Lists are Scheme's most useful built-in class of data. A list is useful when we want to keep track of a number of pieces of data as one. A shopping list is one good example; a todo list is another one. As we shall see, lists are extremely versatile, and their usefulness far exceeds that of similar kinds of data. In this section, we introduce lists and recursive functions for processing them; in the next section, we discuss a few looping constructs for lists.

Lists and S-expressions are generated from one constant and one
constructor: `null`

and `cons`

. The former is a unique
value; it is a class by itself. A Scheme program can recognize
`null`

with the `null?`

predicate. The latter is a general
constructor function. It compounds any value and a list value into a
list.^{2} In
other words, the class of Scheme lists is defined as follows:

AThis definition refers to itself, but this is okay. If we think of it as a procedure that explains how to construct certain values, it works just fine. The first clause gets us started. The second clause keeps us going. For example,list-- also known as`(Listof X)`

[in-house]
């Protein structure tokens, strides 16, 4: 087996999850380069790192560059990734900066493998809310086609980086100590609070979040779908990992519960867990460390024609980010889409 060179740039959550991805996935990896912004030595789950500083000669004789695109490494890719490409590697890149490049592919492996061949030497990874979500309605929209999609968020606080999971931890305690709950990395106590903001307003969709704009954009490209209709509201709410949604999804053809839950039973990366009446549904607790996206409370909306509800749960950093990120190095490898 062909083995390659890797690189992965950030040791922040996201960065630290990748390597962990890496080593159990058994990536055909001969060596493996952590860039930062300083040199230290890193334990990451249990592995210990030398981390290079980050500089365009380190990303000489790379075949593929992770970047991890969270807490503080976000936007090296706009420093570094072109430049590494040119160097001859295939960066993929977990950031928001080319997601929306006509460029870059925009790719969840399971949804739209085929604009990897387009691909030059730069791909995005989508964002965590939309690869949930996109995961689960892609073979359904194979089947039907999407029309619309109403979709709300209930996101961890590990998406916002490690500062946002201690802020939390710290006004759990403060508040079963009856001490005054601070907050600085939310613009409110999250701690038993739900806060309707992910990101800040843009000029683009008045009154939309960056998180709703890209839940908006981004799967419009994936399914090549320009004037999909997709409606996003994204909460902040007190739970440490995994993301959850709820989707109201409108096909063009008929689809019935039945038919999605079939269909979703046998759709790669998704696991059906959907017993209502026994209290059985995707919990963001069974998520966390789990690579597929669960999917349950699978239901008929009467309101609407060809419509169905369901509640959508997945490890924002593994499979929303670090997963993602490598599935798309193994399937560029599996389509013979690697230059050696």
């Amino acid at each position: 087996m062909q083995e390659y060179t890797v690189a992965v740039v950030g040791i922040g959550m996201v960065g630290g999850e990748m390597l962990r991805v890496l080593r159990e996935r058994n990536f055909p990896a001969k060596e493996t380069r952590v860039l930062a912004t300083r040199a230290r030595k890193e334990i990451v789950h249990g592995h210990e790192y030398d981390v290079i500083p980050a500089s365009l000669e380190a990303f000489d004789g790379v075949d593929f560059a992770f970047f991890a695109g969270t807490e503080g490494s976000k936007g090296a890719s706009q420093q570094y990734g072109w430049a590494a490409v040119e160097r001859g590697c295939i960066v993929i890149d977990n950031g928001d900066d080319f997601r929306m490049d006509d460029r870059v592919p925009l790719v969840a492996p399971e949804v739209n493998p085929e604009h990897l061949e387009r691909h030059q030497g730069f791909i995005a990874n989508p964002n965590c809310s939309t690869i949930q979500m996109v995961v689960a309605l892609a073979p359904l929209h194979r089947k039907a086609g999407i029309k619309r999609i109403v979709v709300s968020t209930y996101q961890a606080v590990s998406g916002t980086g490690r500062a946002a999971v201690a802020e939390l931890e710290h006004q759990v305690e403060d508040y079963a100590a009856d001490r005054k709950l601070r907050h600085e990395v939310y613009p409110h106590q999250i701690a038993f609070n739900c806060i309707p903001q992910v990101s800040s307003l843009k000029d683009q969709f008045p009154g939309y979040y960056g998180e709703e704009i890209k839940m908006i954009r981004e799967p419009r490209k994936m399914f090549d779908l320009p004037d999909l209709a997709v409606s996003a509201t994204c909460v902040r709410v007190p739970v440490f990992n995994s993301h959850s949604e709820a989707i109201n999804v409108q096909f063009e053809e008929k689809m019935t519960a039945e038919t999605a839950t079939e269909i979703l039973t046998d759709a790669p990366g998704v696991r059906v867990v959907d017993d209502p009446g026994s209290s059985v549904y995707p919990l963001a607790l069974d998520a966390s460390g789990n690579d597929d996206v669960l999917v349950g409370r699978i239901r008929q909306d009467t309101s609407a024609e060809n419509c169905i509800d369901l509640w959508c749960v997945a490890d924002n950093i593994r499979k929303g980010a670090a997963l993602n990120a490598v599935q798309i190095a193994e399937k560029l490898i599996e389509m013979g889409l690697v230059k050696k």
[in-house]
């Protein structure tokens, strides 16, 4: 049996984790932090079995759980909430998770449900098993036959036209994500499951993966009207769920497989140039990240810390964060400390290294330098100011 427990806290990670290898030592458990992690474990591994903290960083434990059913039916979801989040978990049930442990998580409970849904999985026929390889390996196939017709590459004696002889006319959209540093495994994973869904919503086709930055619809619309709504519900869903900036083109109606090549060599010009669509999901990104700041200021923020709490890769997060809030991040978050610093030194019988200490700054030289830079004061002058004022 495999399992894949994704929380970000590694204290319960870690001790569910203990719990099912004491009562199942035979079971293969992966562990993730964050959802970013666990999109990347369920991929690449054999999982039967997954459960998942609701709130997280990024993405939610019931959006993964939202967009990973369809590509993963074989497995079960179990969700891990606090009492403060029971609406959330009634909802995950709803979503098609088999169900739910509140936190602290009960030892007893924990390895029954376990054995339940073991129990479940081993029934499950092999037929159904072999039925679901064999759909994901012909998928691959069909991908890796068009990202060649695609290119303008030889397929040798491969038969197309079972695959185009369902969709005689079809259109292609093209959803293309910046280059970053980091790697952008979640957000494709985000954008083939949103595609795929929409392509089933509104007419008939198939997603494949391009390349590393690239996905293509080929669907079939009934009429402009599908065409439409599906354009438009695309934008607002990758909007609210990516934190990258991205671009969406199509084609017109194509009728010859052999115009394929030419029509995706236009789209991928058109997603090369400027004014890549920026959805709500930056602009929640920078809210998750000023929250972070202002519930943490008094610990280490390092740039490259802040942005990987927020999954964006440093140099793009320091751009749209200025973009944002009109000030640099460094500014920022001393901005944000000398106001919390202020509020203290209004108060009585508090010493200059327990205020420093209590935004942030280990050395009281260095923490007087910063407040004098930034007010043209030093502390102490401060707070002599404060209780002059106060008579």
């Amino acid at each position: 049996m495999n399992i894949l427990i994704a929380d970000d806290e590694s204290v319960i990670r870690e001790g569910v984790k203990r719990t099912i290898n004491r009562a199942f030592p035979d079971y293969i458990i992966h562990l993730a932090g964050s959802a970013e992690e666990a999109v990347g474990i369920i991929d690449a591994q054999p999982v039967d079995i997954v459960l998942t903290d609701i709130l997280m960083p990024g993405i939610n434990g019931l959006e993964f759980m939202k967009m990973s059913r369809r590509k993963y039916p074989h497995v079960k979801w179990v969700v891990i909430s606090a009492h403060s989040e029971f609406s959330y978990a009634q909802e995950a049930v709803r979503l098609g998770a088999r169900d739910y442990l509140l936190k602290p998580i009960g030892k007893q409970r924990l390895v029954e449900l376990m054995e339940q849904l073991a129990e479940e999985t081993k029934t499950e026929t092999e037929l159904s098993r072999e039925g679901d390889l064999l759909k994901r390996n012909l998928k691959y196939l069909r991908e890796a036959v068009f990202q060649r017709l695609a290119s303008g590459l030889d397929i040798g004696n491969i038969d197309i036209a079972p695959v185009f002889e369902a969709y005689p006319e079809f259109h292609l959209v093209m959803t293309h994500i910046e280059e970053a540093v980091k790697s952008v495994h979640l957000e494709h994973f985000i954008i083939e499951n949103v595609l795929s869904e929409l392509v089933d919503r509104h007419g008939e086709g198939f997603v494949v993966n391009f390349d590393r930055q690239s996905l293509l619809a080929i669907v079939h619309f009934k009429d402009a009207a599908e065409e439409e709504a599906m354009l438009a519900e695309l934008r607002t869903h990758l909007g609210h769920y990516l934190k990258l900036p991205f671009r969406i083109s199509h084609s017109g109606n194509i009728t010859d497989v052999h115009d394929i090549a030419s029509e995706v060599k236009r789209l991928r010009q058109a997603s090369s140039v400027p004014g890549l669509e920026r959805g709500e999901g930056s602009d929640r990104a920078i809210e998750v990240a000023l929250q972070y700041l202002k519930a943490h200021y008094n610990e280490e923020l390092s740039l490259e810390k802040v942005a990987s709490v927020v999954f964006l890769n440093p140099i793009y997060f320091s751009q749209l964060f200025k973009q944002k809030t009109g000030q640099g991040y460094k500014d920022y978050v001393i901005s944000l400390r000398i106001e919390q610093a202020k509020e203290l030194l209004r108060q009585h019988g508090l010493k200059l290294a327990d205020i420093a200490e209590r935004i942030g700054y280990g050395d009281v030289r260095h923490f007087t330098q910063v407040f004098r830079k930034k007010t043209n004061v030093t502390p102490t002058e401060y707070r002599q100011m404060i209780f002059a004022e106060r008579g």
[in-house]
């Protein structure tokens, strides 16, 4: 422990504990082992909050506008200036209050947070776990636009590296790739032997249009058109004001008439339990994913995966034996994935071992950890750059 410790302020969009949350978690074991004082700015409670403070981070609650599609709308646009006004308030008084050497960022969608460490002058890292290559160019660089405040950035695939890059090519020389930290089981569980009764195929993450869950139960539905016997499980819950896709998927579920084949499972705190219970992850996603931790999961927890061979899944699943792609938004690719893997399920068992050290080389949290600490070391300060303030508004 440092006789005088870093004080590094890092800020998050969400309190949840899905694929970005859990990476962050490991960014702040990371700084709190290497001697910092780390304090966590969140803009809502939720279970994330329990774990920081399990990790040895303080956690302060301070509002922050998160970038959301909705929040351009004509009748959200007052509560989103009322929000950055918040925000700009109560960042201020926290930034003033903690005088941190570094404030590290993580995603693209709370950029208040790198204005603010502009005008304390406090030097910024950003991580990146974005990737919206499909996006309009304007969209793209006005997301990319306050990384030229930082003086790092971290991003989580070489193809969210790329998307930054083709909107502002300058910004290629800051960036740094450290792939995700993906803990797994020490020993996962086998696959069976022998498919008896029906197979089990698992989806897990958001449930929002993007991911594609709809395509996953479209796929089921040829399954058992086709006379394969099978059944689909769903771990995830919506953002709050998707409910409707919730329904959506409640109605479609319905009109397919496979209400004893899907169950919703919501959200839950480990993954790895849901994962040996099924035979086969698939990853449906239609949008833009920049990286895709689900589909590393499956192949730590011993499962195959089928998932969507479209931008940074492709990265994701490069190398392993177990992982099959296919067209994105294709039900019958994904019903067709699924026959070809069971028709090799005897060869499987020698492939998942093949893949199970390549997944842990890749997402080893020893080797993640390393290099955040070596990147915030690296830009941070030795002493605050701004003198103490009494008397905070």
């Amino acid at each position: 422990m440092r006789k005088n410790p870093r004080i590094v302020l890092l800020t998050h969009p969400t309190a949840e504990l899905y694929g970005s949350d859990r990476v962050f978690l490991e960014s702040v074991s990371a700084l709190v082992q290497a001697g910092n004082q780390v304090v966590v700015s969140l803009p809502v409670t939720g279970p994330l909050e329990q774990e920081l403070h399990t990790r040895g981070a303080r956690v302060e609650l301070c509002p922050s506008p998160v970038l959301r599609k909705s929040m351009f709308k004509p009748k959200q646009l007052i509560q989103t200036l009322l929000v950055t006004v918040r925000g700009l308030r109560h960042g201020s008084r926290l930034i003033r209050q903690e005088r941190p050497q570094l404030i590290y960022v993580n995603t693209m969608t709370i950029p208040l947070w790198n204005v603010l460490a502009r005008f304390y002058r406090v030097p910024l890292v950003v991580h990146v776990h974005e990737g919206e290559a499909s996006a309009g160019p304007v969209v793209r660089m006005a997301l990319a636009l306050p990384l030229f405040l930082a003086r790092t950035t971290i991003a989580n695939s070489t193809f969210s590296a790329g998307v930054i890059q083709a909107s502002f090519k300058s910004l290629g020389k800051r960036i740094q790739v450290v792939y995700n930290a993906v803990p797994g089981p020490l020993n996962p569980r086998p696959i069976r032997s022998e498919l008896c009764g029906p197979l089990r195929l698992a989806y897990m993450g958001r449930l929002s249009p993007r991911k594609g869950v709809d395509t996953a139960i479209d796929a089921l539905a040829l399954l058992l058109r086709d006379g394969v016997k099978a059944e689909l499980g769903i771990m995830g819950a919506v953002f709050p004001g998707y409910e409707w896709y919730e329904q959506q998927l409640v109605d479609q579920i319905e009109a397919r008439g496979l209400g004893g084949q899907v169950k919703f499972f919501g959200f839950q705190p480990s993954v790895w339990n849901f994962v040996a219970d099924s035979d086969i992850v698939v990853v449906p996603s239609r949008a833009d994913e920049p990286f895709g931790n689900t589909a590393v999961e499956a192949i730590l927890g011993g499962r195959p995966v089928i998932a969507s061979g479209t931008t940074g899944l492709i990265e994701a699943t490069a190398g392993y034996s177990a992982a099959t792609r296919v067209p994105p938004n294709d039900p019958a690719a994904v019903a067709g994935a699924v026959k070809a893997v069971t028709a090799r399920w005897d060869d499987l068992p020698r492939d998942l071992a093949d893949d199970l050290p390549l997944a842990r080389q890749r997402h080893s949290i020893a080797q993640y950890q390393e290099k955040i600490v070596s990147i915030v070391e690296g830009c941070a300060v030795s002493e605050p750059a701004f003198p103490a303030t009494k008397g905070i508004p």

-- is one of:

`null`

`(cons X L)`

where`X`

is any kind of value and`L`

is a list.

`5`

is a value and `null`

is a list, so
`(cons 5 null)`

is a list, too. And from there we can create ever
larger lists: `(cons 'a (cons 5 null))`

, ```
(cons #t (cons 'a
(cons 5 null)))
```

, and so on.
Clearly, `cons`

is just like a structure constructor, and from what
we have seen a `cons`

-structure has two fields. Before we can
process lists, we need to know how to access the two fields. The two
selectors are called `car`

and `rest`

. The predicate
`pair?`

recognizes `cons`

-structures.

**Note**: While `car`

and `cdr`

are the
traditional and widely used names for these functions, the Pretty Big
Scheme language also knows `first`

and `rest`

, which are much
better names. In addition, it recognizes `cons?`

for
`pair?`

, `empty?`

for `null?`

, and `empty`

for
`null`

.

With these list operations we can now define our first list processing function:

`;; ``(listof Number) --> Number`

;; to compute the sum of a list of numbers
(define (sum alon)
(cond